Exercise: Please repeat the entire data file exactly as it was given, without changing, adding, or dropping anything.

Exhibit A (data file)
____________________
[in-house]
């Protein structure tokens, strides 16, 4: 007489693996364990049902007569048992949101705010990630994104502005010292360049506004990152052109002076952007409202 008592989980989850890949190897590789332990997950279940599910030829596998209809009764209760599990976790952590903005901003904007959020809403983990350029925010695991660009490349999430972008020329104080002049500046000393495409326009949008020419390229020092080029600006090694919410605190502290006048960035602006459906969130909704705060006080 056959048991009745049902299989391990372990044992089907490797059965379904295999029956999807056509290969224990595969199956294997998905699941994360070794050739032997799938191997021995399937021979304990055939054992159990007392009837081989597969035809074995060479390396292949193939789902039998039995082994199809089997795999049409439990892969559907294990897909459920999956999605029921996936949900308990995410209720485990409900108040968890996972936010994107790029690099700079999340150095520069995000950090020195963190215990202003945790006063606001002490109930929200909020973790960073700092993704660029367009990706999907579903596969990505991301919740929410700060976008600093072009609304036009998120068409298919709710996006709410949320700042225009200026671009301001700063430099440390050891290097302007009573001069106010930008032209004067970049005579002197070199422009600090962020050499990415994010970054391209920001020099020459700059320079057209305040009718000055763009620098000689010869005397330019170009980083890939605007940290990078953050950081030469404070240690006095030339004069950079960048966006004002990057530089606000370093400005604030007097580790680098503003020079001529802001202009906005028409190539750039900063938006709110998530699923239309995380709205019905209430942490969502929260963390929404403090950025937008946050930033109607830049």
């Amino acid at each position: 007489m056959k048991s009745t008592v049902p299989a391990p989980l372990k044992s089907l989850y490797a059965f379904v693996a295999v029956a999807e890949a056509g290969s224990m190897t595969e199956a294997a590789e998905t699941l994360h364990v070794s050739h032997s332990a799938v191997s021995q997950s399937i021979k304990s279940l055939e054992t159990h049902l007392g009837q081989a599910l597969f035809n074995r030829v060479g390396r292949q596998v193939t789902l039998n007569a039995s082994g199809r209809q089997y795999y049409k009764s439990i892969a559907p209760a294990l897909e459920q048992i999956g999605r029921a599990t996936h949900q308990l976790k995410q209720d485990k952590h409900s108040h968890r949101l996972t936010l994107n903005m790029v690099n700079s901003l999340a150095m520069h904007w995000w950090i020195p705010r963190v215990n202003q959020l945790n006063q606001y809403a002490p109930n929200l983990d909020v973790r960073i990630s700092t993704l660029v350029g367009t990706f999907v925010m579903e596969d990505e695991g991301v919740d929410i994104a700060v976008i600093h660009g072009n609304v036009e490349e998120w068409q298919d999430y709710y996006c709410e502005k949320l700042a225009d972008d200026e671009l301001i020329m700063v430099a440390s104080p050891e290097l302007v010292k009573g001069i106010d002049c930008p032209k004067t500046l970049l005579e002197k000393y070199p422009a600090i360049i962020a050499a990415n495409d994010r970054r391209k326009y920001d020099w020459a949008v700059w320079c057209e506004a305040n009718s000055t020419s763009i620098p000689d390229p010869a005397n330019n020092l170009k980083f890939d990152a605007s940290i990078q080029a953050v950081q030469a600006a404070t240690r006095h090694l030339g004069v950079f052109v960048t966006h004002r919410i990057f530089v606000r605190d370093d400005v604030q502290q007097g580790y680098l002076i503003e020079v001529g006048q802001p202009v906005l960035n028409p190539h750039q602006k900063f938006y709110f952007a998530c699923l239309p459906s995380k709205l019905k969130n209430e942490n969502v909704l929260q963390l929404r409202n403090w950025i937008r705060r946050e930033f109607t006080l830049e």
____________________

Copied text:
[in-house]
């Protein structure tokens, strides 16, 4: 007489693996364990049902007569048992949101705010990630994104502005010292360049506004990152052109002076952007409202 008592989980989850890949190897590789332990997950279940599910030829596998209809009764209760599990976790952590903005901003904007959020809403983990350029925010695991660009490349999430972008020329104080002049500046000393495409326009949008020419390229020092080029600006090694919410605190502290006048960035602006459906969130909704705060006080 056959048991009745049902299989391990372990044992089907490797059965379904295999029956999807056509290969224990595969199956294997998905699941994360070794050739032997799938191997021995399937021979304990055939054992159990007392009837081989597969035809074995060479390396292949193939789902039998039995082994199809089997795999049409439990892969559907294990897909459920999956999605029921996936949900308990995410209720485990409900108040968890996972936010994107790029690099700079999340150095520069995000950090020195963190215990202003945790006063606001002490109930929200909020973790960073700092993704660029367009990706999907579903596969990505991301919740929410700060976008600093072009609304036009998120068409298919709710996006709410949320700042225009200026671009301001700063430099440390050891290097302007009573001069106010930008032209004067970049005579002197070199422009600090962020050499990415994010970054391209920001020099020459700059320079057209305040009718000055763009620098000689010869005397330019170009980083890939605007940290990078953050950081030469404070240690006095030339004069950079960048966006004002990057530089606000370093400005604030007097580790680098503003020079001529802001202009906005028409190539750039900063938006709110998530699923239309995380709205019905209430942490969502929260963390929404403090950025937008946050930033109607830049």
């Amino acid at each position: 007489m056959k048991s009745t008592v049902p299989a391990p989980l372990k044992s089907l989850y490797a059965f379904v693996a295999v029956a999807e890949a056509g290969s224990m190897t595969e199956a294997a590789e998905t699941l994360h364990v070794s050739h032997s332990a799938v191997s021995q997950s399937i021979k304990s279940l055939e054992t159990h049902l007392g009837q081989a599910l597969f035809n074995r030829v060479g390396r292949q596998v193939t789902l039998n007569a039995s082994g199809r209809q089997y795999y049409k009764s439990i892969a559907p209760a294990l897909e459920q048992i999956g999605r029921a599990t996936h949900q308990l976790k995410q209720d485990k952590h409900s108040h968890r949101l996972t936010l994107n903005m790029v690099n700079s901003l999340a150095m520069h904007w995000w950090i020195p705010r963190v215990n202003q959020l945790n006063q606001y809403a002490p109930n929200l983990d909020v973790r960073i990630s700092t993704l660029v350029g367009t990706f999907v925010m579903e596969d990505e695991g991301v919740d929410i994104a700060v976008i600093h660009g072009n609304v036009e490349e998120w068409q298919d999430y709710y996006c709410e502005k949320l700042a225009d972008d200026e671009l301001i020329m700063v430099a440390s104080p050891e290097l302007v010292k009573g001069i106010d002049c930008p032209k004067t500046l970049l005579e002197k000393y070199p422009a600090i360049i962020a050499a990415n495409d994010r970054r391209k326009y920001d020099w020459a949008v700059w320079c057209e506004a305040n009718s000055t020419s763009i620098p000689d390229p010869a005397n330019n020092l170009k980083f890939d990152a605007s940290i990078q080029a953050v950081q030469a600006a404070t240690r006095h090694l030339g004069v950079f052109v960048t966006h004002r919410i990057f530089v606000r605190d370093d400005v604030q502290q007097g580790y680098l002076i503003e020079v001529g006048q802001p202009v906005l960035n028409p190539h750039q602006k900063f938006y709110f952007a998530c699923l239309p459906s995380k709205l019905k969130n209430e942490n969502v909704l929260q963390l929404r409202n403090w950025i937008r705060r946050e930033f109607t006080l830049e």